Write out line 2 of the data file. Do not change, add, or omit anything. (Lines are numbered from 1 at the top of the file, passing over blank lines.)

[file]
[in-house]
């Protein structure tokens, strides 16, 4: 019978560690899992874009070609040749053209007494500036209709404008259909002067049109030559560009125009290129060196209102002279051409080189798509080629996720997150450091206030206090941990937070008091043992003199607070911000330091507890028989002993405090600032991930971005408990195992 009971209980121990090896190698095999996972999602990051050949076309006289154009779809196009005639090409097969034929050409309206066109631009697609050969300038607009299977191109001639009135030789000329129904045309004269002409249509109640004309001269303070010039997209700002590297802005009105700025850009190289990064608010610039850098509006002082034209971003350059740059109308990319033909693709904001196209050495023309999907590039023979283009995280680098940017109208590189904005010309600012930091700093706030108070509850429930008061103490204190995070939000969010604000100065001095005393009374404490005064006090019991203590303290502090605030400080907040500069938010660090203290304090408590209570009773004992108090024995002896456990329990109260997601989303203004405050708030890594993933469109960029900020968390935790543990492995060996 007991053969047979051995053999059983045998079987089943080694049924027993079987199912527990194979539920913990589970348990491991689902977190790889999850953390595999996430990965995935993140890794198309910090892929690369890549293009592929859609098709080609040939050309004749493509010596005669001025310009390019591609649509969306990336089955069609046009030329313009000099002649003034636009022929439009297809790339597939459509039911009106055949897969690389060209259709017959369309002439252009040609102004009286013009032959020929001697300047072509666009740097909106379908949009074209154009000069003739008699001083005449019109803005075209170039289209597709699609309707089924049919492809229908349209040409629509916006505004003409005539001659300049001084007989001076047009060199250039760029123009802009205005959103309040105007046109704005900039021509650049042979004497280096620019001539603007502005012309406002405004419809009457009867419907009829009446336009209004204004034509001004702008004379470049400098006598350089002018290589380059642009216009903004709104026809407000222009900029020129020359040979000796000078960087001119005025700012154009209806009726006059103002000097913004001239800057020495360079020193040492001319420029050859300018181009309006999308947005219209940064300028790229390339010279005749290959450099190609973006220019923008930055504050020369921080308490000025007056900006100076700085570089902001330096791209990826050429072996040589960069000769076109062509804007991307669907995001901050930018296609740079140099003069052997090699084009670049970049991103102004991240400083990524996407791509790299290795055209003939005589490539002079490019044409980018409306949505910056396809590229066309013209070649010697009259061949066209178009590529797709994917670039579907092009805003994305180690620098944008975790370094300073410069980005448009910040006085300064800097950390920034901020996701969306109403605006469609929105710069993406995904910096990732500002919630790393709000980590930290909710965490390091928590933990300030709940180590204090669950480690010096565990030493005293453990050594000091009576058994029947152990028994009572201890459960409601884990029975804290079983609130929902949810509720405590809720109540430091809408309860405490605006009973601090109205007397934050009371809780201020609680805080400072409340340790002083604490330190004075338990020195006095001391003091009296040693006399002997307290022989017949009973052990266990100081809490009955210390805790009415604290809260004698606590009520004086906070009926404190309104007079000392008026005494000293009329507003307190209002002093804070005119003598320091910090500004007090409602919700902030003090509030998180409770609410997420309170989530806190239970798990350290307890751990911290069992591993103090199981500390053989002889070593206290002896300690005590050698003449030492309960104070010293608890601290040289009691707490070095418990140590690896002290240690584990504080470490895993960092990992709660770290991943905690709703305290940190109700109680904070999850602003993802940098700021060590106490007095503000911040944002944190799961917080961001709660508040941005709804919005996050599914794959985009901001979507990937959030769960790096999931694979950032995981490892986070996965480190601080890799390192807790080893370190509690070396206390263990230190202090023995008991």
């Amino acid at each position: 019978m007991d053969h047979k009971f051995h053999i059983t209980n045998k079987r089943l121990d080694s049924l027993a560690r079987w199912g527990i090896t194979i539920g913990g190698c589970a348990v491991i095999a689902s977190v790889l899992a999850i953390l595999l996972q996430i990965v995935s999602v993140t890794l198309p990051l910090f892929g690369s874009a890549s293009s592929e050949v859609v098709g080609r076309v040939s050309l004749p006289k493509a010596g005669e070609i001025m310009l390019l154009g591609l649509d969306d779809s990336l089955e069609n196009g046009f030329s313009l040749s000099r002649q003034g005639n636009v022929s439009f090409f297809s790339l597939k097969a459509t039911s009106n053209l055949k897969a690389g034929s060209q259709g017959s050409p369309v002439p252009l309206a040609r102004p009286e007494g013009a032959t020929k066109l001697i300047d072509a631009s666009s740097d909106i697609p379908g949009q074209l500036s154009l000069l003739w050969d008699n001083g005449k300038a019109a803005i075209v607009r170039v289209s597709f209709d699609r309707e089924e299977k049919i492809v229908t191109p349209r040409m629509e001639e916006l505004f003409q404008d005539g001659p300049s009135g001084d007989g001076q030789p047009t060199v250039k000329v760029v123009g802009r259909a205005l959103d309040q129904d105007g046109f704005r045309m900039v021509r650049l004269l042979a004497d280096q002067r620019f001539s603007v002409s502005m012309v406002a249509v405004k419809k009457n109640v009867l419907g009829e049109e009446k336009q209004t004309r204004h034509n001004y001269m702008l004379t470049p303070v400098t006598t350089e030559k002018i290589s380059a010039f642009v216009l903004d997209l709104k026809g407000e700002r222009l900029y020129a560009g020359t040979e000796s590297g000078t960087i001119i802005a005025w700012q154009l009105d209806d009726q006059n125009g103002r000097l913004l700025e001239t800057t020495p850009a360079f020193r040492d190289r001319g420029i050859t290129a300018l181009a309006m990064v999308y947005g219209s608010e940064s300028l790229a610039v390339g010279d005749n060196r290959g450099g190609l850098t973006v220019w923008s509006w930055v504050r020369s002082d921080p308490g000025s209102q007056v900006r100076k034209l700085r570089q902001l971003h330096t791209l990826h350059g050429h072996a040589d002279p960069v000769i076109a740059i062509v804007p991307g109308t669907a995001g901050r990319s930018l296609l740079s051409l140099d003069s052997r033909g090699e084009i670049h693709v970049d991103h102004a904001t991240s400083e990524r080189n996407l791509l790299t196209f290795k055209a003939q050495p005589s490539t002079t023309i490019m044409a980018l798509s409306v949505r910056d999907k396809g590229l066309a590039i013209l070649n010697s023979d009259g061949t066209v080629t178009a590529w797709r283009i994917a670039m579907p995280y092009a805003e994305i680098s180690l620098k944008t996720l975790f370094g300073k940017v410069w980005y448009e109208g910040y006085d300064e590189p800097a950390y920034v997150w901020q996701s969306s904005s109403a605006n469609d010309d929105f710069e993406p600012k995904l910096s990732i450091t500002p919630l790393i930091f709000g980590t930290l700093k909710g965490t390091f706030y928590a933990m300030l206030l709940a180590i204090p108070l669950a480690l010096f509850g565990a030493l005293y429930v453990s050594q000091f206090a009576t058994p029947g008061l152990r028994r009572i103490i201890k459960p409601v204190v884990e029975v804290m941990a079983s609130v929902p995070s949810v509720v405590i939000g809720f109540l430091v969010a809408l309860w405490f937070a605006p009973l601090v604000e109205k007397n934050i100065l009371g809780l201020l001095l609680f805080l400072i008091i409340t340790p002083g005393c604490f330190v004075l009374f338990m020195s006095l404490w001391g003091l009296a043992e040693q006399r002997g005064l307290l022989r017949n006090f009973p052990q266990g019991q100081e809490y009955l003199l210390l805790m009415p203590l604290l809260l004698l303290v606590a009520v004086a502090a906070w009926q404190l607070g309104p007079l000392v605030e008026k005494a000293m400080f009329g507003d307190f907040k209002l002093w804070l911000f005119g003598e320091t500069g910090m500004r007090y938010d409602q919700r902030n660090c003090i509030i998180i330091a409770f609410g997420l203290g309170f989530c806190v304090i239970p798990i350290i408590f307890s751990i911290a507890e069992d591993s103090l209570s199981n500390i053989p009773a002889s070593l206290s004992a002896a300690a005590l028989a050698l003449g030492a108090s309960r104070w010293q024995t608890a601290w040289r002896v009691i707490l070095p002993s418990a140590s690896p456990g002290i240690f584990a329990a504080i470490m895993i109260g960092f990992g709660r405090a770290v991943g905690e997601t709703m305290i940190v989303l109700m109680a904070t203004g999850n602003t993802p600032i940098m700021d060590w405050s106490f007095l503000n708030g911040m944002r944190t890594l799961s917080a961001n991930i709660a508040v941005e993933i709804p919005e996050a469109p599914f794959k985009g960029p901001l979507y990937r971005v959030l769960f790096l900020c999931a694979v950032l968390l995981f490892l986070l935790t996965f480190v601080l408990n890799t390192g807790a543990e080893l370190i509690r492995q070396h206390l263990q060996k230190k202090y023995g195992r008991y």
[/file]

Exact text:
């Protein structure tokens, strides 16, 4: 019978560690899992874009070609040749053209007494500036209709404008259909002067049109030559560009125009290129060196209102002279051409080189798509080629996720997150450091206030206090941990937070008091043992003199607070911000330091507890028989002993405090600032991930971005408990195992 009971209980121990090896190698095999996972999602990051050949076309006289154009779809196009005639090409097969034929050409309206066109631009697609050969300038607009299977191109001639009135030789000329129904045309004269002409249509109640004309001269303070010039997209700002590297802005009105700025850009190289990064608010610039850098509006002082034209971003350059740059109308990319033909693709904001196209050495023309999907590039023979283009995280680098940017109208590189904005010309600012930091700093706030108070509850429930008061103490204190995070939000969010604000100065001095005393009374404490005064006090019991203590303290502090605030400080907040500069938010660090203290304090408590209570009773004992108090024995002896456990329990109260997601989303203004405050708030890594993933469109960029900020968390935790543990492995060996 007991053969047979051995053999059983045998079987089943080694049924027993079987199912527990194979539920913990589970348990491991689902977190790889999850953390595999996430990965995935993140890794198309910090892929690369890549293009592929859609098709080609040939050309004749493509010596005669001025310009390019591609649509969306990336089955069609046009030329313009000099002649003034636009022929439009297809790339597939459509039911009106055949897969690389060209259709017959369309002439252009040609102004009286013009032959020929001697300047072509666009740097909106379908949009074209154009000069003739008699001083005449019109803005075209170039289209597709699609309707089924049919492809229908349209040409629509916006505004003409005539001659300049001084007989001076047009060199250039760029123009802009205005959103309040105007046109704005900039021509650049042979004497280096620019001539603007502005012309406002405004419809009457009867419907009829009446336009209004204004034509001004702008004379470049400098006598350089002018290589380059642009216009903004709104026809407000222009900029020129020359040979000796000078960087001119005025700012154009209806009726006059103002000097913004001239800057020495360079020193040492001319420029050859300018181009309006999308947005219209940064300028790229390339010279005749290959450099190609973006220019923008930055504050020369921080308490000025007056900006100076700085570089902001330096791209990826050429072996040589960069000769076109062509804007991307669907995001901050930018296609740079140099003069052997090699084009670049970049991103102004991240400083990524996407791509790299290795055209003939005589490539002079490019044409980018409306949505910056396809590229066309013209070649010697009259061949066209178009590529797709994917670039579907092009805003994305180690620098944008975790370094300073410069980005448009910040006085300064800097950390920034901020996701969306109403605006469609929105710069993406995904910096990732500002919630790393709000980590930290909710965490390091928590933990300030709940180590204090669950480690010096565990030493005293453990050594000091009576058994029947152990028994009572201890459960409601884990029975804290079983609130929902949810509720405590809720109540430091809408309860405490605006009973601090109205007397934050009371809780201020609680805080400072409340340790002083604490330190004075338990020195006095001391003091009296040693006399002997307290022989017949009973052990266990100081809490009955210390805790009415604290809260004698606590009520004086906070009926404190309104007079000392008026005494000293009329507003307190209002002093804070005119003598320091910090500004007090409602919700902030003090509030998180409770609410997420309170989530806190239970798990350290307890751990911290069992591993103090199981500390053989002889070593206290002896300690005590050698003449030492309960104070010293608890601290040289009691707490070095418990140590690896002290240690584990504080470490895993960092990992709660770290991943905690709703305290940190109700109680904070999850602003993802940098700021060590106490007095503000911040944002944190799961917080961001709660508040941005709804919005996050599914794959985009901001979507990937959030769960790096999931694979950032995981490892986070996965480190601080890799390192807790080893370190509690070396206390263990230190202090023995008991």